This is one of such articles that I write while hoping that my mind would go blank and stop me from writing. This is because I have observed the emotions involved whenever religion is on the table. Before I proceed, let me clearly state that I am neither Islamophobic nor disrespectful. I’m just writing in the interest of
national religious security.
Let me begin with MTN, an organisation with a blend of villainy and perceived indispensability. As the telecoms market leader, Nigerians seem unable to do without MTN. while ordinary Nigerians tried to process the hefty fine slammed on the telecoms giant, MTN began sending text messages to some of its subscribers, asking them to re-re-re-register their SIM cards. Asking people to repeat a registration exercise that they likely have done repeatedly is very nice of MTN. My interest today isn’t these ones who sometimes have to queue under the scorching sun. Someone else will talk about them. Instead, my focus is on a subset of persons whose discomfort was enough to warrant a ministerial warning.
The Honourable Minister of Communications, Barr Adebayo Shittu, recently released a statement, part of which reads:
“The minister’s office has been inundated with several complaints from Nigerians, particularly women in veil, the way they were being treated, sometimes humiliated by the workers of telecommunications’ companies nationwide … women in purdah dresses were requested to remove their veils in public, despite the request by such women that a place should be provided out of public glare for only female officials to attend to them, adding that all entreaties failed…”
This appears as a government official defending the rights of Nigerians. In addition, the minister advised that Nigerians be treated with respect, and consideration be given to gender and religious dispositions. Although MTN was not explicitly mentioned, it is obvious that they are the intended recipients of this reprimand. Reading Mr. Shittu’s warning, there are two points I feel he failed to consider.
Number one on my list is security, which I think is the reason for all the registration stresses being placed on Nigerians. The security agencies have repeatedly said a complete biometric database of phone subscribers is necessary to fight the forces of evil. If this is the case, then I wonder why anyone is even allowed to wear full-face veils in public. I know that Minister Shittu is neither the national security adviser, nor the defence minister. However, as the communications minister, he can just issue a registration waiver for women in full veils. There should be a law somewhere that he can quote for backup. After all, he is a lawyer.
The registration of fully veiled women appears counterintuitive. Since their faces are never seen in public, why bother to have a picture of their faces? Even if a security camera were to capture a fully veiled woman on the streets, how can any security algorithm link that image to any person’s data? I think having their pictures is a waste of storage space. The government cannot eat its cake and still have it. It’s either full veils are banned in the interest of national security, or women with full veils are excluded from any procedure focused on security. Since non-related males are not allowed to see the face of a fully veiled Muslim woman, if any fully veiled person were to commit a crime, I expect Nigeria’s predominantly male security forces to hold their brakes and wait for female officers to spearhead any operation that concerns fully veiled women. Minister Shittu may have some advice for the security agencies.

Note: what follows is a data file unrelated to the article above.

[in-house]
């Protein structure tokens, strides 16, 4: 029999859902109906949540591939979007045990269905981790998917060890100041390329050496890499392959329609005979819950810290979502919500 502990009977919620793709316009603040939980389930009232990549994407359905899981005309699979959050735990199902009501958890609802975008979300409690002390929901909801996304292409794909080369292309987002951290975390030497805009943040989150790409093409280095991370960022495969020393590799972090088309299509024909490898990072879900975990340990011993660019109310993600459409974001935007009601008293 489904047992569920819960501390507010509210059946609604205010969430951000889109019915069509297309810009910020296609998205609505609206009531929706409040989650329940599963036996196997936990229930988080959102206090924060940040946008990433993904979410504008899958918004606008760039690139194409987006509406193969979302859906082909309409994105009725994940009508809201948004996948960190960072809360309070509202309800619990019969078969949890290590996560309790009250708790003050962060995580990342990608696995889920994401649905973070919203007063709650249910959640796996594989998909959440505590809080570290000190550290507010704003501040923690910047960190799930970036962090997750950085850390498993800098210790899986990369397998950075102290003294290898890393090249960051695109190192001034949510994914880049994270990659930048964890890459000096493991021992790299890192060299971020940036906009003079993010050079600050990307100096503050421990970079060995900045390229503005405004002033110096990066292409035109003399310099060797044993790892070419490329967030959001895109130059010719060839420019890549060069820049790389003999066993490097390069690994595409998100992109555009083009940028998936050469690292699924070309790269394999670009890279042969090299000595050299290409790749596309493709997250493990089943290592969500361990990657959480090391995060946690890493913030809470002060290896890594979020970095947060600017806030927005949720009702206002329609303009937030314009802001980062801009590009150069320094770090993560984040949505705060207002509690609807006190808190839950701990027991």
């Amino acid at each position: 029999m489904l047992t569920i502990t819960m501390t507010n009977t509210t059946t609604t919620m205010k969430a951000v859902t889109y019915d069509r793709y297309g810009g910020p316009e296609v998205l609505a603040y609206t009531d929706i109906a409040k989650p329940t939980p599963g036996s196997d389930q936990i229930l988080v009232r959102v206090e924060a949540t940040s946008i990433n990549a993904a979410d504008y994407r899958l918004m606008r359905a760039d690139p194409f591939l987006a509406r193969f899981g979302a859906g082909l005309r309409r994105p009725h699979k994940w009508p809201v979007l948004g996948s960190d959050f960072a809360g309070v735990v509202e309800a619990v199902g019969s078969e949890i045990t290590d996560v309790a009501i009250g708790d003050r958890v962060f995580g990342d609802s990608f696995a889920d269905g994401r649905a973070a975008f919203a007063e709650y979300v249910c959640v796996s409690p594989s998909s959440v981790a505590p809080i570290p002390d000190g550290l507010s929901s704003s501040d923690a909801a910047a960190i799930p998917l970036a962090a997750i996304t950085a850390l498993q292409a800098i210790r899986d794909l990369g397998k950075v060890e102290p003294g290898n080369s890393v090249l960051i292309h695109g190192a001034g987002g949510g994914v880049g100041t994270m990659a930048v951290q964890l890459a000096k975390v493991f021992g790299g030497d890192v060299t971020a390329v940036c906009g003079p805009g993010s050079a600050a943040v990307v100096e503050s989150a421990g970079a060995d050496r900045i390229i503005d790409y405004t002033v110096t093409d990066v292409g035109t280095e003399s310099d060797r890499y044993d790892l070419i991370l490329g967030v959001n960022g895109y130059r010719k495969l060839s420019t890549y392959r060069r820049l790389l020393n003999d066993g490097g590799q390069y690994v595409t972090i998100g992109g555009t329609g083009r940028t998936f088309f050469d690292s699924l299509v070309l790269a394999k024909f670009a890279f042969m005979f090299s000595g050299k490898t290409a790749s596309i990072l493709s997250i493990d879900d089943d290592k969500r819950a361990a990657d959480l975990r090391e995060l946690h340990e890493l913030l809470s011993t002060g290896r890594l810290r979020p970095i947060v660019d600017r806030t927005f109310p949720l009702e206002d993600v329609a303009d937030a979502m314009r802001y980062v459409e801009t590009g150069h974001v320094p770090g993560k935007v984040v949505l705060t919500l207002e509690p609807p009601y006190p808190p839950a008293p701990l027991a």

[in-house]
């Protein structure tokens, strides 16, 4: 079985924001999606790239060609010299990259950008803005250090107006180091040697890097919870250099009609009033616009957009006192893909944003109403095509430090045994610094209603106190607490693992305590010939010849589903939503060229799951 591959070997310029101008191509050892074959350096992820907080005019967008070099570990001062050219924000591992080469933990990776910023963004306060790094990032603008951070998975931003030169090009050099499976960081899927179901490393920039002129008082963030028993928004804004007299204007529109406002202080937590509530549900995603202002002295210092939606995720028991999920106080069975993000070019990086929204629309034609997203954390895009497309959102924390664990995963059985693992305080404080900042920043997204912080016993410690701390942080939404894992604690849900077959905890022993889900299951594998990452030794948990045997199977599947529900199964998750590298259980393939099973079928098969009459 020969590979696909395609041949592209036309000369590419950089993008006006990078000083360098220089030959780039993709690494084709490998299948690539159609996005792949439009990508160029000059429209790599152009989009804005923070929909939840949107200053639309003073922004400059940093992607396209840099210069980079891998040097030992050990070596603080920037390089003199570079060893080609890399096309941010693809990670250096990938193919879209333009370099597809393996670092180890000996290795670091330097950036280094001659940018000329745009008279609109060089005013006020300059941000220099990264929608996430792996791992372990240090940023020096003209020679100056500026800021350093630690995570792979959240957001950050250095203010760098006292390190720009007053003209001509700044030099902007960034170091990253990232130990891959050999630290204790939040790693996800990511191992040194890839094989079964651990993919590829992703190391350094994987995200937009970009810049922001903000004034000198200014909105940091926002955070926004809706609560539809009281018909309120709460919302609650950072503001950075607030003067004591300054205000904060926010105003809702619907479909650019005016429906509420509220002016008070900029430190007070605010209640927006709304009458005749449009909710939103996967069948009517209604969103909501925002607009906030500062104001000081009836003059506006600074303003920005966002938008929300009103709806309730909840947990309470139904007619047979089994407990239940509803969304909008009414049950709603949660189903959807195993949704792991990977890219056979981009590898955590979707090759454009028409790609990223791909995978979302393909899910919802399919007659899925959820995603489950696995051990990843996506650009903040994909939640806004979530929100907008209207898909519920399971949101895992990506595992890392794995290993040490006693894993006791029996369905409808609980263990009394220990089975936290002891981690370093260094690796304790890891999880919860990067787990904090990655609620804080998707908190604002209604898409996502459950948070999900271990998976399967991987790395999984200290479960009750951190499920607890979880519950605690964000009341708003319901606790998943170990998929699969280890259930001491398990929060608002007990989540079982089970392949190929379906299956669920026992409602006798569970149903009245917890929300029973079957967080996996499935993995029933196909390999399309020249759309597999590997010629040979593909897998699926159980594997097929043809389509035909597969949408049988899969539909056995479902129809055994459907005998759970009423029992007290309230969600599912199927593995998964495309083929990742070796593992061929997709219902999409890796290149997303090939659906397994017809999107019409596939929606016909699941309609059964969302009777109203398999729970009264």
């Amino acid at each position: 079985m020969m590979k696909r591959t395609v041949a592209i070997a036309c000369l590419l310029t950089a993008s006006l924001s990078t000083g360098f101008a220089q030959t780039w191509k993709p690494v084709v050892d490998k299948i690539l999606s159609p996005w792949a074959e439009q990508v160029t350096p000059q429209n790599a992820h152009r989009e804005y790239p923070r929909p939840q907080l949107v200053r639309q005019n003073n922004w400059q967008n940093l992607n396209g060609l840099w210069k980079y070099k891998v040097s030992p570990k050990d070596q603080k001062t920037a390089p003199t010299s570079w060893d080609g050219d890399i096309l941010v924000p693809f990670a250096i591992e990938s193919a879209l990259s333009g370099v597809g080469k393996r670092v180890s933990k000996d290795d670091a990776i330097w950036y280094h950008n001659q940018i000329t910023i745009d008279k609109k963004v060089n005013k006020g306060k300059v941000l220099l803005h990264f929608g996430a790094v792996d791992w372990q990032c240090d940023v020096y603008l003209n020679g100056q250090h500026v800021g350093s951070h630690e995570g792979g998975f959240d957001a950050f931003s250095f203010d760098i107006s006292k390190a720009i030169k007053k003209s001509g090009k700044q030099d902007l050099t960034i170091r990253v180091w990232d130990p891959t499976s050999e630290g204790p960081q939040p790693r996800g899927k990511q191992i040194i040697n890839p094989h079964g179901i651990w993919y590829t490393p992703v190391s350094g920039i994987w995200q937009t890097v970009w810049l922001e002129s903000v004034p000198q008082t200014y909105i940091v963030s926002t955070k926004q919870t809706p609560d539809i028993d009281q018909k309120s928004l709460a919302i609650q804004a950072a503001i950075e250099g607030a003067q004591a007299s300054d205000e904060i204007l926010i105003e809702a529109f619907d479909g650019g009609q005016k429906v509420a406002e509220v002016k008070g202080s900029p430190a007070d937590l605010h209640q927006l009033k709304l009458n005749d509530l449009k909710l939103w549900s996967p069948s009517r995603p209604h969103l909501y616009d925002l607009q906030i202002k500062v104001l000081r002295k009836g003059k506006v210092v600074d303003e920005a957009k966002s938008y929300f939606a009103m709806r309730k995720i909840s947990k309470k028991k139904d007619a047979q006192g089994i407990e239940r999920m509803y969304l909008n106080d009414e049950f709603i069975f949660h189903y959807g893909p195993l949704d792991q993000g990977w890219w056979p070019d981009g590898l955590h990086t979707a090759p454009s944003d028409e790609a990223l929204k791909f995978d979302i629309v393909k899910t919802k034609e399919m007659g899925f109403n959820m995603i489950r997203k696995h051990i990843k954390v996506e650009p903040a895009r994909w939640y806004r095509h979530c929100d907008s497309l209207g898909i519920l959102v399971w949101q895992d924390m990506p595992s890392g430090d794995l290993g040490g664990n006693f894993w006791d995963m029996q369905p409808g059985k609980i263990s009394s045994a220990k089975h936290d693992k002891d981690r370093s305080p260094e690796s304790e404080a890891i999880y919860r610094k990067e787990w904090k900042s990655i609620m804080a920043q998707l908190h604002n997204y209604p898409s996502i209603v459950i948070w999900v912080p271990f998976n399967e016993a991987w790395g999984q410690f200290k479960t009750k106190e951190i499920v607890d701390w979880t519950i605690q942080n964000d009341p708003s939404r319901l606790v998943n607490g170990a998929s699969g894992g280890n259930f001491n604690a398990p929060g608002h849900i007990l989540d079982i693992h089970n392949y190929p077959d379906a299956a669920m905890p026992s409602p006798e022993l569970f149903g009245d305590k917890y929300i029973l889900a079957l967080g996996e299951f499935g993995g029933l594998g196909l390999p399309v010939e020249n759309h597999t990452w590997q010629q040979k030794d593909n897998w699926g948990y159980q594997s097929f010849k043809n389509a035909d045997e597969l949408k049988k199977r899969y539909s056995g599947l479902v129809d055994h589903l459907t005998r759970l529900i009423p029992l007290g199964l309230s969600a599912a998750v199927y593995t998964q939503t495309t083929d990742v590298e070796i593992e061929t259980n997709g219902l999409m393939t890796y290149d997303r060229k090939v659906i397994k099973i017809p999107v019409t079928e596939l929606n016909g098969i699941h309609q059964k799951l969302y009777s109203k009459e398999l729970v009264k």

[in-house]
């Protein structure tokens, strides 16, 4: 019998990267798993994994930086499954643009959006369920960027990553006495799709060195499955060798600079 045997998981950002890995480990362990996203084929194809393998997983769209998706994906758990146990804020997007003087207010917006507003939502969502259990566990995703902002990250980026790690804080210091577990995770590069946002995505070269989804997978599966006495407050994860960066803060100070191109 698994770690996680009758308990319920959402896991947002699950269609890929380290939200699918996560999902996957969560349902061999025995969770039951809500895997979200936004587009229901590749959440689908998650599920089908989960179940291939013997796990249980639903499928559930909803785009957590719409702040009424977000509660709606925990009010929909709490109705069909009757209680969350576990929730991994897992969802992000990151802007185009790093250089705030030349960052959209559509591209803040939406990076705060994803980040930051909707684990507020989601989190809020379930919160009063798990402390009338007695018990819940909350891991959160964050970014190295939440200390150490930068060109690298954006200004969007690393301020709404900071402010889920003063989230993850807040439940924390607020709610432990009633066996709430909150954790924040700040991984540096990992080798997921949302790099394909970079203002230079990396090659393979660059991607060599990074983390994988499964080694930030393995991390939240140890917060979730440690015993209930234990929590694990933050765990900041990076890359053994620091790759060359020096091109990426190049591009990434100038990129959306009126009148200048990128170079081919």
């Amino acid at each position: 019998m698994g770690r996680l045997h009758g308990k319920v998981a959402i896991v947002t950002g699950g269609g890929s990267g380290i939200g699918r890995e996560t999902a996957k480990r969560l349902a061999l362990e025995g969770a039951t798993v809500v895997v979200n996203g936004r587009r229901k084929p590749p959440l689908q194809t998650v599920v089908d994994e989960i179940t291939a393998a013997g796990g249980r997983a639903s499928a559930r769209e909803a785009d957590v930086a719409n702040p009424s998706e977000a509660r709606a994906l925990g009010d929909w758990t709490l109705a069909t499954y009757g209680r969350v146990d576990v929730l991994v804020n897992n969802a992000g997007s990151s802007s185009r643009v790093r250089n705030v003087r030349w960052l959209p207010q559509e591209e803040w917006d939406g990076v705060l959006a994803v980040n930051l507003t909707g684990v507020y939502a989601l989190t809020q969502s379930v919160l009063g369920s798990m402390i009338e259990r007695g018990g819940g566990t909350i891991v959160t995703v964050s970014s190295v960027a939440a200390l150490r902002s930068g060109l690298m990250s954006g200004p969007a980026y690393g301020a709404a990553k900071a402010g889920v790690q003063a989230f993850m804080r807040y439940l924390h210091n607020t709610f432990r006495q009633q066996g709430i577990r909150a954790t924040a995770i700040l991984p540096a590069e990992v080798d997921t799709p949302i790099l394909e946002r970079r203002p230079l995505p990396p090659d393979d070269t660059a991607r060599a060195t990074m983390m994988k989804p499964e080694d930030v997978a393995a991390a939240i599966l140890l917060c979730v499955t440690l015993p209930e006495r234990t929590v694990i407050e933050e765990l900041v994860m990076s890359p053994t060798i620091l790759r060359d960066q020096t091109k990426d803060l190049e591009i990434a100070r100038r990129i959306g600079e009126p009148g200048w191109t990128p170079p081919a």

Second on my list is the issue of logistics. I concede that MTN can make special arrangements in its main offices in each state capital. It can arrange for a special room or a secure booth manned by a female staff. In the safety of such an enclosure, fully veiled women can briefly uncover their faces for a quick wink at the registration camera, and then quickly repackage their faces lest any male dare see their beauty. However, the registration exercise is being carried out in hundreds of locations, some in open streets and remote communities.
Besides issuing a warning, does Minister Shittu have any advice for MTN on how to handle the logistical nightmare and increased operational cost of providing a place “out of public glare for only female officials to attend to them”? Since fully veiled women are present all over the North and in several parts of the West, hundreds of specially equipped registration points may be needed.
One “good” potential result of the minister’s challenge may be an increase in the number of females contracted for the registration exercise. This will help reduce gender imbalance among the employees handling the registration exercise. Apart from this “benefit”, my inside-the-box thinking has not shown any added benefit.
The Honourable Minister of Communications appears ready to defend religious liberties vigorously. In fact, his performance at the Senate Ministerial Screening assures all that with him as a bulwark, religion is safe. “Religious leaders should be paid officers. They should be paid by the government. Religion must be made compulsory in our institutions”. This statement shows Minister Shittu’s mind, and aptly concludes this article.